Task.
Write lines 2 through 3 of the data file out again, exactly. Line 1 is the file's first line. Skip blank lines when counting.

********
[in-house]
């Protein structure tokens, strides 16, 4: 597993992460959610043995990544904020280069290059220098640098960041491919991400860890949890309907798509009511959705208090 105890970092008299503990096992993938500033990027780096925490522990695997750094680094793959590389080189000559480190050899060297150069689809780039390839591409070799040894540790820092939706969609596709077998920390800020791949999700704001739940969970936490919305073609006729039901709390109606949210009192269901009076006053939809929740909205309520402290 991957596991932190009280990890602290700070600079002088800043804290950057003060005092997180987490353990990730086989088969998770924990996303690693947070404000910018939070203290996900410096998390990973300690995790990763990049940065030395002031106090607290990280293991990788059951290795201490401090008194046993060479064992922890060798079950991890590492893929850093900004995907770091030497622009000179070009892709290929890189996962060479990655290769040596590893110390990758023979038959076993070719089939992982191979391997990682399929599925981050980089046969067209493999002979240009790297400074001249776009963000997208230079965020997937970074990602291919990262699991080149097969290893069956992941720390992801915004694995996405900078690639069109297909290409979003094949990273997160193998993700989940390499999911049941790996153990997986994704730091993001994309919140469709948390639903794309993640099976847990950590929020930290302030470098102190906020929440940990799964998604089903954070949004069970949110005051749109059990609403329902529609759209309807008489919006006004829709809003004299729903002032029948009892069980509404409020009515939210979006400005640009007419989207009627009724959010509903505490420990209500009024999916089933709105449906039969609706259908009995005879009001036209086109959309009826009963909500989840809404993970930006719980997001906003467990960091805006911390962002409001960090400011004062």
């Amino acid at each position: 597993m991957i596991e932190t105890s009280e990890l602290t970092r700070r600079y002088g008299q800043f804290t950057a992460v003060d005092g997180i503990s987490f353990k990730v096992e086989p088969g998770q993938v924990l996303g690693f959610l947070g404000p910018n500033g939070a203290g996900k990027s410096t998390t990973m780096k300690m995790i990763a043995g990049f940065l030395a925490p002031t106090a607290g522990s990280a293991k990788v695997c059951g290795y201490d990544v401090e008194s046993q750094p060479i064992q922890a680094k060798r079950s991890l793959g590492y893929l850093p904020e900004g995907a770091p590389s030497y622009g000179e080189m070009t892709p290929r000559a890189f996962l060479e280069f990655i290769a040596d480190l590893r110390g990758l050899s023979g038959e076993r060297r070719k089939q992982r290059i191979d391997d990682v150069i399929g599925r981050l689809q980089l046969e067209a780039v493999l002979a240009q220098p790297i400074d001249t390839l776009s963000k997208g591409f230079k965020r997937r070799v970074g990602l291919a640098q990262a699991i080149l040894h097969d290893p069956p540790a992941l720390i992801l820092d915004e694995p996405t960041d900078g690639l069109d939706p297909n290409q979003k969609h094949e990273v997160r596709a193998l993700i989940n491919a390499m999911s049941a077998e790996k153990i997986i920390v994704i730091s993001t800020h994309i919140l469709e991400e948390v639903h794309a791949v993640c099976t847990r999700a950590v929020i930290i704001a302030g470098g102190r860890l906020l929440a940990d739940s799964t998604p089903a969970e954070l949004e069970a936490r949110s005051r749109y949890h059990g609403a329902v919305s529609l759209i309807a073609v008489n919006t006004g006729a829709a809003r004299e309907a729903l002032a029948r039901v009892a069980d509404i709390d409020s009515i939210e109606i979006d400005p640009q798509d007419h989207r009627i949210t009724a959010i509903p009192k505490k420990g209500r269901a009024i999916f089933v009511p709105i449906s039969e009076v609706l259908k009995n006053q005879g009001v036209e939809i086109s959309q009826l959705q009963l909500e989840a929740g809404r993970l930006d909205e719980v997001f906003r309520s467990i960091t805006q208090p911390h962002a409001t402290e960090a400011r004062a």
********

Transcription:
């Protein structure tokens, strides 16, 4: 597993992460959610043995990544904020280069290059220098640098960041491919991400860890949890309907798509009511959705208090 105890970092008299503990096992993938500033990027780096925490522990695997750094680094793959590389080189000559480190050899060297150069689809780039390839591409070799040894540790820092939706969609596709077998920390800020791949999700704001739940969970936490919305073609006729039901709390109606949210009192269901009076006053939809929740909205309520402290 991957596991932190009280990890602290700070600079002088800043804290950057003060005092997180987490353990990730086989088969998770924990996303690693947070404000910018939070203290996900410096998390990973300690995790990763990049940065030395002031106090607290990280293991990788059951290795201490401090008194046993060479064992922890060798079950991890590492893929850093900004995907770091030497622009000179070009892709290929890189996962060479990655290769040596590893110390990758023979038959076993070719089939992982191979391997990682399929599925981050980089046969067209493999002979240009790297400074001249776009963000997208230079965020997937970074990602291919990262699991080149097969290893069956992941720390992801915004694995996405900078690639069109297909290409979003094949990273997160193998993700989940390499999911049941790996153990997986994704730091993001994309919140469709948390639903794309993640099976847990950590929020930290302030470098102190906020929440940990799964998604089903954070949004069970949110005051749109059990609403329902529609759209309807008489919006006004829709809003004299729903002032029948009892069980509404409020009515939210979006400005640009007419989207009627009724959010509903505490420990209500009024999916089933709105449906039969609706259908009995005879009001036209086109959309009826009963909500989840809404993970930006719980997001906003467990960091805006911390962002409001960090400011004062």
């Amino acid at each position: 597993m991957i596991e932190t105890s009280e990890l602290t970092r700070r600079y002088g008299q800043f804290t950057a992460v003060d005092g997180i503990s987490f353990k990730v096992e086989p088969g998770q993938v924990l996303g690693f959610l947070g404000p910018n500033g939070a203290g996900k990027s410096t998390t990973m780096k300690m995790i990763a043995g990049f940065l030395a925490p002031t106090a607290g522990s990280a293991k990788v695997c059951g290795y201490d990544v401090e008194s046993q750094p060479i064992q922890a680094k060798r079950s991890l793959g590492y893929l850093p904020e900004g995907a770091p590389s030497y622009g000179e080189m070009t892709p290929r000559a890189f996962l060479e280069f990655i290769a040596d480190l590893r110390g990758l050899s023979g038959e076993r060297r070719k089939q992982r290059i191979d391997d990682v150069i399929g599925r981050l689809q980089l046969e067209a780039v493999l002979a240009q220098p790297i400074d001249t390839l776009s963000k997208g591409f230079k965020r997937r070799v970074g990602l291919a640098q990262a699991i080149l040894h097969d290893p069956p540790a992941l720390i992801l820092d915004e694995p996405t960041d900078g690639l069109d939706p297909n290409q979003k969609h094949e990273v997160r596709a193998l993700i989940n491919a390499m999911s049941a077998e790996k153990i997986i920390v994704i730091s993001t800020h994309i919140l469709e991400e948390v639903h794309a791949v993640c099976t847990r999700a950590v929020i930290i704001a302030g470098g102190r860890l906020l929440a940990d739940s799964t998604p089903a969970e954070l949004e069970a936490r949110s005051r749109y949890h059990g609403a329902v919305s529609l759209i309807a073609v008489n919006t006004g006729a829709a809003r004299e309907a729903l002032a029948r039901v009892a069980d509404i709390d409020s009515i939210e109606i979006d400005p640009q798509d007419h989207r009627i949210t009724a959010i509903p009192k505490k420990g209500r269901a009024i999916f089933v009511p709105i449906s039969e009076v609706l259908k009995n006053q005879g009001v036209e939809i086109s959309q009826l959705q009963l909500e989840a929740g809404r993970l930006d909205e719980v997001f906003r309520s467990i960091t805006q208090p911390h962002a409001t402290e960090a400011r004062a």